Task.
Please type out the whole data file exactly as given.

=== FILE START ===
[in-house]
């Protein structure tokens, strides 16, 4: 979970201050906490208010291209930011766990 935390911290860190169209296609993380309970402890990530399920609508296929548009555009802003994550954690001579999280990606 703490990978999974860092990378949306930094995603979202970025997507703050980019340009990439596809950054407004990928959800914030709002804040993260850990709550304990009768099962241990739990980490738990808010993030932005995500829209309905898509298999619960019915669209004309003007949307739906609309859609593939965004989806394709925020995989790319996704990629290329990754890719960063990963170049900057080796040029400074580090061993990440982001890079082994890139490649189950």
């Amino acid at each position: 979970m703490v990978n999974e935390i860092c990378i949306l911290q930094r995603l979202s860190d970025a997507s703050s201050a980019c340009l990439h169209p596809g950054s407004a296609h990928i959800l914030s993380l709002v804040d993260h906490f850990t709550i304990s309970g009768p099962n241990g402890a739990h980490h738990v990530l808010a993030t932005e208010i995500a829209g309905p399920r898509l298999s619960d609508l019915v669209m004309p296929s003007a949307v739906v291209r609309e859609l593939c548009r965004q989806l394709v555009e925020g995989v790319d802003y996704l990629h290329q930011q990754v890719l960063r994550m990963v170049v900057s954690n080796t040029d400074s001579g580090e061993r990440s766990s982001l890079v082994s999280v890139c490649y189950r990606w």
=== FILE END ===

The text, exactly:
[in-house]
């Protein structure tokens, strides 16, 4: 979970201050906490208010291209930011766990 935390911290860190169209296609993380309970402890990530399920609508296929548009555009802003994550954690001579999280990606 703490990978999974860092990378949306930094995603979202970025997507703050980019340009990439596809950054407004990928959800914030709002804040993260850990709550304990009768099962241990739990980490738990808010993030932005995500829209309905898509298999619960019915669209004309003007949307739906609309859609593939965004989806394709925020995989790319996704990629290329990754890719960063990963170049900057080796040029400074580090061993990440982001890079082994890139490649189950």
């Amino acid at each position: 979970m703490v990978n999974e935390i860092c990378i949306l911290q930094r995603l979202s860190d970025a997507s703050s201050a980019c340009l990439h169209p596809g950054s407004a296609h990928i959800l914030s993380l709002v804040d993260h906490f850990t709550i304990s309970g009768p099962n241990g402890a739990h980490h738990v990530l808010a993030t932005e208010i995500a829209g309905p399920r898509l298999s619960d609508l019915v669209m004309p296929s003007a949307v739906v291209r609309e859609l593939c548009r965004q989806l394709v555009e925020g995989v790319d802003y996704l990629h290329q930011q990754v890719l960063r994550m990963v170049v900057s954690n080796t040029d400074s001579g580090e061993r990440s766990s982001l890079v082994s999280v890139c490649y189950r990606w």